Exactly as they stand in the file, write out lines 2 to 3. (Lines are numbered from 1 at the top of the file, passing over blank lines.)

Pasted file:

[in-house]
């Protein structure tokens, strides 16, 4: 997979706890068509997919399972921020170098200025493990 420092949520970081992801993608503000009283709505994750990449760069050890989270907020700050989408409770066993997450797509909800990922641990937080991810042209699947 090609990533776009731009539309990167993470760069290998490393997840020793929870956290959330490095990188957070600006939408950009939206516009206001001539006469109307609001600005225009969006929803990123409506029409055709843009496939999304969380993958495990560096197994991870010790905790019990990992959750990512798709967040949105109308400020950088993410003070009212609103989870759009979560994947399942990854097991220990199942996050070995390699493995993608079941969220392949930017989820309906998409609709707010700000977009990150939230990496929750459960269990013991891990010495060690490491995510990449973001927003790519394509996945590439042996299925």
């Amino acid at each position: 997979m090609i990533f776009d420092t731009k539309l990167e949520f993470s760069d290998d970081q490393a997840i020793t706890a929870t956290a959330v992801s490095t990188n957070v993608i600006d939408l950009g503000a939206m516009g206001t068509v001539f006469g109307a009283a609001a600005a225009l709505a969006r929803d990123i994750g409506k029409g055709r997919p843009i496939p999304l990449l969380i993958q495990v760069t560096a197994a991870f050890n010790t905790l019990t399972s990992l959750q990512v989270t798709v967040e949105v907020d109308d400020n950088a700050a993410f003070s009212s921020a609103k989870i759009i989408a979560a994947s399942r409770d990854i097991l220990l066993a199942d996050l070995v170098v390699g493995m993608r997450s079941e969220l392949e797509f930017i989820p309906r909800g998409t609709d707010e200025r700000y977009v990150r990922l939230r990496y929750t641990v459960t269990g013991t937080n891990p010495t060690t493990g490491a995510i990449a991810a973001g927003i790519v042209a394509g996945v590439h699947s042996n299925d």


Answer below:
């Protein structure tokens, strides 16, 4: 997979706890068509997919399972921020170098200025493990 420092949520970081992801993608503000009283709505994750990449760069050890989270907020700050989408409770066993997450797509909800990922641990937080991810042209699947 090609990533776009731009539309990167993470760069290998490393997840020793929870956290959330490095990188957070600006939408950009939206516009206001001539006469109307609001600005225009969006929803990123409506029409055709843009496939999304969380993958495990560096197994991870010790905790019990990992959750990512798709967040949105109308400020950088993410003070009212609103989870759009979560994947399942990854097991220990199942996050070995390699493995993608079941969220392949930017989820309906998409609709707010700000977009990150939230990496929750459960269990013991891990010495060690490491995510990449973001927003790519394509996945590439042996299925």
């Amino acid at each position: 997979m090609i990533f776009d420092t731009k539309l990167e949520f993470s760069d290998d970081q490393a997840i020793t706890a929870t956290a959330v992801s490095t990188n957070v993608i600006d939408l950009g503000a939206m516009g206001t068509v001539f006469g109307a009283a609001a600005a225009l709505a969006r929803d990123i994750g409506k029409g055709r997919p843009i496939p999304l990449l969380i993958q495990v760069t560096a197994a991870f050890n010790t905790l019990t399972s990992l959750q990512v989270t798709v967040e949105v907020d109308d400020n950088a700050a993410f003070s009212s921020a609103k989870i759009i989408a979560a994947s399942r409770d990854i097991l220990l066993a199942d996050l070995v170098v390699g493995m993608r997450s079941e969220l392949e797509f930017i989820p309906r909800g998409t609709d707010e200025r700000y977009v990150r990922l939230r990496y929750t641990v459960t269990g013991t937080n891990p010495t060690t493990g490491a995510i990449a991810a973001g927003i790519v042209a394509g996945v590439h699947s042996n299925d």